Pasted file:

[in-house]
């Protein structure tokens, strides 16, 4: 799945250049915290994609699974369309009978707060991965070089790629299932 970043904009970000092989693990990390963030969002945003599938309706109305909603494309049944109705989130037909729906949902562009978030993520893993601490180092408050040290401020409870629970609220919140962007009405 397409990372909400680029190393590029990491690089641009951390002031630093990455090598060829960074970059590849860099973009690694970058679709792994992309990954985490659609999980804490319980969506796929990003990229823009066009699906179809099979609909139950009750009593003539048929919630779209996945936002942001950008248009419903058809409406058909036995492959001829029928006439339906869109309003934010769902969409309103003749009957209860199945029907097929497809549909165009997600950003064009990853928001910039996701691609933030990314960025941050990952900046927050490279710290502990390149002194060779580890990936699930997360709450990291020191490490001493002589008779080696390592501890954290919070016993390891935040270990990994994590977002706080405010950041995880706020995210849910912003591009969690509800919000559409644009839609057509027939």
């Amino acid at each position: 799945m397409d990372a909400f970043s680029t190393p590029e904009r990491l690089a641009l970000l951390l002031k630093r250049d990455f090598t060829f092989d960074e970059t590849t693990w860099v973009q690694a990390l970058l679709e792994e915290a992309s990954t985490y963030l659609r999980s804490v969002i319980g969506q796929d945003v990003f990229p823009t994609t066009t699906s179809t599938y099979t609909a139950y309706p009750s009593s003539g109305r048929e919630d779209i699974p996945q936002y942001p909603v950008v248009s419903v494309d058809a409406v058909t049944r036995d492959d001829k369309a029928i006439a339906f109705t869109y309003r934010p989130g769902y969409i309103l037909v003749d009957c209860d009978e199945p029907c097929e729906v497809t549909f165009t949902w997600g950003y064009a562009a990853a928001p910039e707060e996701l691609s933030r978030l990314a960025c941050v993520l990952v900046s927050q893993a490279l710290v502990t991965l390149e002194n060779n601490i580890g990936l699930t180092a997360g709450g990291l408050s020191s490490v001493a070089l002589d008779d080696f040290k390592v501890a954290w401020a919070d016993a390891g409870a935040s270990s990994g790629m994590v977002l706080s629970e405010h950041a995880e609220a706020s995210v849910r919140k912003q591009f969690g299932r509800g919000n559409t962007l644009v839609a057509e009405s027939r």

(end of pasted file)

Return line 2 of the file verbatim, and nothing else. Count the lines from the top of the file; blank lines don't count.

């Protein structure tokens, strides 16, 4: 799945250049915290994609699974369309009978707060991965070089790629299932 970043904009970000092989693990990390963030969002945003599938309706109305909603494309049944109705989130037909729906949902562009978030993520893993601490180092408050040290401020409870629970609220919140962007009405 397409990372909400680029190393590029990491690089641009951390002031630093990455090598060829960074970059590849860099973009690694970058679709792994992309990954985490659609999980804490319980969506796929990003990229823009066009699906179809099979609909139950009750009593003539048929919630779209996945936002942001950008248009419903058809409406058909036995492959001829029928006439339906869109309003934010769902969409309103003749009957209860199945029907097929497809549909165009997600950003064009990853928001910039996701691609933030990314960025941050990952900046927050490279710290502990390149002194060779580890990936699930997360709450990291020191490490001493002589008779080696390592501890954290919070016993390891935040270990990994994590977002706080405010950041995880706020995210849910912003591009969690509800919000559409644009839609057509027939």